From left: Eastern Mennonite University students Levi Peachey-Stoner, Jacob Horsley, Reuben Peachey-Stoner and Douglas Nestor developed materials in the first phase of a Jeffress Grant-funded research project led by Professor Stefano Colafranceschi. (Photos by Rachel Holderman)

Jeffress Grant funds interdisciplinary STEM research to create new particle physics detector technology

A team of four Eastern Mennonite University students, with principal investigator Professor Stefano Colafranceschi, are contributing to the design and implementation of new particle physics detector technology. 

The funding for the project comes from a $100,000 Jeffress Grant, one of 15 awarded in fall 2020 to researchers at colleges and universities in Virginia. Jeffress Grants fund one-year pilot studies in chemical, medical or other scientific fields, and must include “development of innovative interdisciplinary strategies that integrate computational and quantitative methods across a broad range of scientific disciplines.” 

Professor Stefano Colafranceschi is principal investigator for the Jeffress Grant-funded project.

 Colafranceschi’s project – focused on the application of 3D printing to technology to physics instrumentation – combines engineering, chemistry/material science, computer science, and physics, and links to his current and past research collaborations at the European Organization for Nuclear Research (CERN) in Switzerland and Fermi National Laboratory. 

The long-term goal is to develop a new and more efficient generation of particle detectors, with implications for similar technologies such as cargo imaging, general-purpose scanners and tomography machines used in the healthcare field.

Seniors Reuben Peachey-Stoner and Douglas Nester, junior Jacob Horsley and first-year Levi Peachey-Stoner have been working on one of the first objectives: to create “3D printed materials that are mechanically more resistant/resilient and electrically more stable,” Colafrancheschi explains. 

The Peachey-Stoner brothers mixed different concentrations of graphite and polylactic acid polymer, also known as PLA. 

The 3devo filament extruder with spools of filament in EMU’s lab.

“PLA is a type of thermoplastic that is more environmentally friendly,” said Reuben Peachey-Stoner. “It’s a popular 3D printer material, but we are modifying it by doping it with graphene. Then the batches would go into this 3Devo filament extruder, which melts beads of plastic into a strand of a consistent diameter.” 

The filament spools were then passed to Horsley and Nester, who used the Makerbot 3D printer to manufacture sheets of material. “Douglas and I were essentially printing out the same area of plastic every time, but trying to get it as consistent with the technique and the configuration settings for temperature and speed and how fast the printer moves, that sort of thing. Eventually, we were dealing with the limitations of the machine to try to get a more precise print every time to be exact for what we need to move on to with the rest of the project.”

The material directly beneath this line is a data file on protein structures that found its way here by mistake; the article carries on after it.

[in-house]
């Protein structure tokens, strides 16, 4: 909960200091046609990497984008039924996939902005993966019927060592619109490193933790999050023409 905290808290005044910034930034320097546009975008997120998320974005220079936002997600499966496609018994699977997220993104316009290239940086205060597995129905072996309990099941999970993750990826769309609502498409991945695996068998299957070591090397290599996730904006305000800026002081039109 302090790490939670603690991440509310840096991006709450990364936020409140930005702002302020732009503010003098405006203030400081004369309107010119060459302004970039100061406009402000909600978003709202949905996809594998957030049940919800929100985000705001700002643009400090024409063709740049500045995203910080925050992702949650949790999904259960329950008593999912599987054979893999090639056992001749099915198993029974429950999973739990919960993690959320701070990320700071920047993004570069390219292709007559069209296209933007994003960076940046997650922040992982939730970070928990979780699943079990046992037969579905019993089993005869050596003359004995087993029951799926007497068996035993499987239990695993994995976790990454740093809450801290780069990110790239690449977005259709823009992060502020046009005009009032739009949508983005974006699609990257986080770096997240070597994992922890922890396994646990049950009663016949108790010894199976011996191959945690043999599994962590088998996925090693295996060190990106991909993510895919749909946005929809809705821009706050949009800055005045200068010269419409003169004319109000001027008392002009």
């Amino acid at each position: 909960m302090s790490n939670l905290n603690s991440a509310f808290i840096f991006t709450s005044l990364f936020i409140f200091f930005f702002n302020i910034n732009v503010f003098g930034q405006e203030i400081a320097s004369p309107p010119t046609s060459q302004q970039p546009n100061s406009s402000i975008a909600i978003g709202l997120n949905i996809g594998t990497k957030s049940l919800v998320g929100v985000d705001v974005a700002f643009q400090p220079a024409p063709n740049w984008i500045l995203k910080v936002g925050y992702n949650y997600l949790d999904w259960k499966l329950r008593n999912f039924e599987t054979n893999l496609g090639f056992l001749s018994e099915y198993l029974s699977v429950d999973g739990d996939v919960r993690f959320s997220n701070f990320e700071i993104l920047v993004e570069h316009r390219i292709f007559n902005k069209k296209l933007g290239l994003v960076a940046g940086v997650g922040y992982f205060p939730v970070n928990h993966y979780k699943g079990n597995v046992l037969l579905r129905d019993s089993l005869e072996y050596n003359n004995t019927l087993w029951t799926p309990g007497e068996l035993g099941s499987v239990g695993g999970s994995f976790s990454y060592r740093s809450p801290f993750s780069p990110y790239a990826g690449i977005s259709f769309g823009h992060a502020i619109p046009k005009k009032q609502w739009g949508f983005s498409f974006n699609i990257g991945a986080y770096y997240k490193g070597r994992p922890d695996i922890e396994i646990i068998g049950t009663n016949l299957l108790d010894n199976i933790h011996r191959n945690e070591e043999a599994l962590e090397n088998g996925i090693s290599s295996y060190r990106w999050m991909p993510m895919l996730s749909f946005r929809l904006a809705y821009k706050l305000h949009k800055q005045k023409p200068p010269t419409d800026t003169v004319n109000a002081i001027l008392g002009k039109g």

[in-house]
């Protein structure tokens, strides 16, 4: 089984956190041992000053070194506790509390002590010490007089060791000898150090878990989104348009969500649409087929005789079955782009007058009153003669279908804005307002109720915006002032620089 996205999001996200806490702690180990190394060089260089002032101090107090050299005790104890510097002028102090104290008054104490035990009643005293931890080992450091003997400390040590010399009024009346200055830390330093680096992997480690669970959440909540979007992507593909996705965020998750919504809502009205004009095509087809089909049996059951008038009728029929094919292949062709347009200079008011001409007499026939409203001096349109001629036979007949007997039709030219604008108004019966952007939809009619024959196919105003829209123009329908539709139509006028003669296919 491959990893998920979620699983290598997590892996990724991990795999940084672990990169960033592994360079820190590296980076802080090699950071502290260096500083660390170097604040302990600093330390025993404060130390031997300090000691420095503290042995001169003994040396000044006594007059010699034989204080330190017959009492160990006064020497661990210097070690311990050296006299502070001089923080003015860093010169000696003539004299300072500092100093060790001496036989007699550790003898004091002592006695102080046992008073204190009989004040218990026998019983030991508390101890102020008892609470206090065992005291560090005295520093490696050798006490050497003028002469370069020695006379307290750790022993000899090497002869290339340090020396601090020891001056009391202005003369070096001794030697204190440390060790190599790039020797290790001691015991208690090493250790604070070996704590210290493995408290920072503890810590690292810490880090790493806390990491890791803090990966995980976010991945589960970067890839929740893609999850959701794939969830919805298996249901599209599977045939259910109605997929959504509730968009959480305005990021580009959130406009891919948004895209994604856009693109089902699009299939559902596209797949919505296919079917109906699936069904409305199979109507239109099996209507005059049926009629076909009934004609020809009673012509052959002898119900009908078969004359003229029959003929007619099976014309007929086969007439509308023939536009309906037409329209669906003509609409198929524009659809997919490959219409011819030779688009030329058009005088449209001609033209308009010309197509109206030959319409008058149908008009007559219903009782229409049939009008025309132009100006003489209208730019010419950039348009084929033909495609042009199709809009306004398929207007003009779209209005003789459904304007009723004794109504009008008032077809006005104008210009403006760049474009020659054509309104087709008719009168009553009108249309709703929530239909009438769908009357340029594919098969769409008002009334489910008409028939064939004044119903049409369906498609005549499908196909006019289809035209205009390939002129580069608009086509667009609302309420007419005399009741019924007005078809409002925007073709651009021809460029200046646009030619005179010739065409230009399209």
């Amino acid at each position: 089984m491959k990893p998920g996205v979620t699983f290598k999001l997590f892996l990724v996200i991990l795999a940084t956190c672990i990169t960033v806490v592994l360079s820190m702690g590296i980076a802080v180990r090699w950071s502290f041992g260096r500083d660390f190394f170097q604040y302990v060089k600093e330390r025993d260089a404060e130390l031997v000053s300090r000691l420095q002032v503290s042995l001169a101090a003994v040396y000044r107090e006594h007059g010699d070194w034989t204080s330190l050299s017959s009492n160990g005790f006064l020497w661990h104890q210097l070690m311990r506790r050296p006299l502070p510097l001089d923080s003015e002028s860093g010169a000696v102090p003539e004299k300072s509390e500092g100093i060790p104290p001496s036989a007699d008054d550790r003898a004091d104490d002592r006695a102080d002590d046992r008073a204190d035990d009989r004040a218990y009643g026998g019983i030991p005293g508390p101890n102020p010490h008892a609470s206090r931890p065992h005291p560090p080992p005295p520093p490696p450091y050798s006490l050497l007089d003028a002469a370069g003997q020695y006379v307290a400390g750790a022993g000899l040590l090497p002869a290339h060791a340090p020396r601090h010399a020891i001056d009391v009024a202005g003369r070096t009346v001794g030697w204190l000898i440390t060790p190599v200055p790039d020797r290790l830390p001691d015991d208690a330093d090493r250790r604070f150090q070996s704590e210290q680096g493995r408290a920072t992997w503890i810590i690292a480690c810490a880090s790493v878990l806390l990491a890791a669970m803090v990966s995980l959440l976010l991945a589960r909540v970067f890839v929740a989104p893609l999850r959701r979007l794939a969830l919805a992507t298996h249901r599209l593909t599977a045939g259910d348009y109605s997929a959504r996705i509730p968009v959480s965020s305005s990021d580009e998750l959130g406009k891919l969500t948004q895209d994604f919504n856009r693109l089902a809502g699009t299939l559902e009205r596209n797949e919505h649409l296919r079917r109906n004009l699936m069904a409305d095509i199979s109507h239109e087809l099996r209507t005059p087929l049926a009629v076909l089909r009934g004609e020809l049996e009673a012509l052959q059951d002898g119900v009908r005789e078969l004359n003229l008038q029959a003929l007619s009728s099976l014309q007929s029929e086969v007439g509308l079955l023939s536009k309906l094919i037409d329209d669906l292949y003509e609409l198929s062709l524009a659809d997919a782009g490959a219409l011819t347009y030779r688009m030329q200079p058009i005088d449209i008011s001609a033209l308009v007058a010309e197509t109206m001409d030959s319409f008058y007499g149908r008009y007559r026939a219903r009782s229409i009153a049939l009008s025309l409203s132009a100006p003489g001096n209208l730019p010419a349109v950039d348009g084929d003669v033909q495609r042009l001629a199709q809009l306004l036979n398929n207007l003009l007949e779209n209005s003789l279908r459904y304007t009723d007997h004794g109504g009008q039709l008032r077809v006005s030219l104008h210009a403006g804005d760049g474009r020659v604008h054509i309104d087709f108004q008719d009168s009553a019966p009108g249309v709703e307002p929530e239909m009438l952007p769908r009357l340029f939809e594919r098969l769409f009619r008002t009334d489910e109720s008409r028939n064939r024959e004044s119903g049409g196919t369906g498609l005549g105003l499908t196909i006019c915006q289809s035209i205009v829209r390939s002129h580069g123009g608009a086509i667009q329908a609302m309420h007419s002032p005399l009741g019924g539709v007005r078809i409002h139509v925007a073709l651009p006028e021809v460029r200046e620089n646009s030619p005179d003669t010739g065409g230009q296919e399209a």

A new and more advanced Fusion3 printer, funded by the grant, arrived last week, which will allow the experiment to move forward. “We’ve pretty much maxed out all the settings and combinations on this printer,” Horsley said, “so we’re pretty excited about the new one.”

The group would have shared the results of their research at several conferences this spring, which were cancelled because of the COVID-19 pandemic.

The research team displays samples of experimental material developed in EMU’s lab.

Nester, who plans on working as a software engineer next year, says this is just one of several research projects he’s worked on while studying computer science at EMU (he was also involved in the fall 2020 weather balloon experiment).

“As an engineer, a lot of the job requirements are to bring in your wider knowledge and use it to solve various problems, so I think this job has given me a lot of practice with problem-solving,” Nester said.

Horsley switched his major from engineering to peace and development, and is interested in community organizing or aid work. But he sees great value in how his skill with technology and problem-solving may be beneficial in the future. 

Reuben Peachey-Stoner, a chemistry major hoping to be employed in pharmaceuticals, says the opportunity to work with a researcher like Colafranceschi has been a special opportunity. Enjoying the collaboration was part of the fun.

“He knows what he’s doing and he’s very personable,” said Horsley. “He’s really understanding if you don’t quite understand to the level that he does and he’s willing to explain and assist…I’ve always thought of it as he [worked at CERN] and now he’s here teaching me how to do these simple things. And it all starts with those simple things. There is a path to doing something similar and it starts with the basic stuff.”